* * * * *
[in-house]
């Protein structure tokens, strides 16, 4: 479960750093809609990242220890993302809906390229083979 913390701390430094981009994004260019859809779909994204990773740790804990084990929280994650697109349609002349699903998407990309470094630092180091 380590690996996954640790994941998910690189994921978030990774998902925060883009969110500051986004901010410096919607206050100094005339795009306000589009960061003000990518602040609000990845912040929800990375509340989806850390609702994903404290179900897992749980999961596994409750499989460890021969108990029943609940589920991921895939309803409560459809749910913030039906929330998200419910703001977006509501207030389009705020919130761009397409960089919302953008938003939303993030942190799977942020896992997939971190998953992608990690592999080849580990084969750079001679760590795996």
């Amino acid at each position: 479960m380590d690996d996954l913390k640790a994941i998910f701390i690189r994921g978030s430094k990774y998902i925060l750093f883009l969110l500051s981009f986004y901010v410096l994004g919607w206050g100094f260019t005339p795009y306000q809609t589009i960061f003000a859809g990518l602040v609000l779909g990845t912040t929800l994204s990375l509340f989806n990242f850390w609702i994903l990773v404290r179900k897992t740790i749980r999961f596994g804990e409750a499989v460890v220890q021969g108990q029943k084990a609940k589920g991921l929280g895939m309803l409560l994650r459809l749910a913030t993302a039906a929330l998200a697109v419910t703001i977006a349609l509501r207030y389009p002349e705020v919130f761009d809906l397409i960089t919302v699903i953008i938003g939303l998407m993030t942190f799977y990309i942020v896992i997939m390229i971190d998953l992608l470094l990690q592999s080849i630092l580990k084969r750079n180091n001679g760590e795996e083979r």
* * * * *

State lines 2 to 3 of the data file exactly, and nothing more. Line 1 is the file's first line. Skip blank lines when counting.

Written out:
């Protein structure tokens, strides 16, 4: 479960750093809609990242220890993302809906390229083979 913390701390430094981009994004260019859809779909994204990773740790804990084990929280994650697109349609002349699903998407990309470094630092180091 380590690996996954640790994941998910690189994921978030990774998902925060883009969110500051986004901010410096919607206050100094005339795009306000589009960061003000990518602040609000990845912040929800990375509340989806850390609702994903404290179900897992749980999961596994409750499989460890021969108990029943609940589920991921895939309803409560459809749910913030039906929330998200419910703001977006509501207030389009705020919130761009397409960089919302953008938003939303993030942190799977942020896992997939971190998953992608990690592999080849580990084969750079001679760590795996």
């Amino acid at each position: 479960m380590d690996d996954l913390k640790a994941i998910f701390i690189r994921g978030s430094k990774y998902i925060l750093f883009l969110l500051s981009f986004y901010v410096l994004g919607w206050g100094f260019t005339p795009y306000q809609t589009i960061f003000a859809g990518l602040v609000l779909g990845t912040t929800l994204s990375l509340f989806n990242f850390w609702i994903l990773v404290r179900k897992t740790i749980r999961f596994g804990e409750a499989v460890v220890q021969g108990q029943k084990a609940k589920g991921l929280g895939m309803l409560l994650r459809l749910a913030t993302a039906a929330l998200a697109v419910t703001i977006a349609l509501r207030y389009p002349e705020v919130f761009d809906l397409i960089t919302v699903i953008i938003g939303l998407m993030t942190f799977y990309i942020v896992i997939m390229i971190d998953l992608l470094l990690q592999s080849i630092l580990k084969r750079n180091n001679g760590e795996e083979r």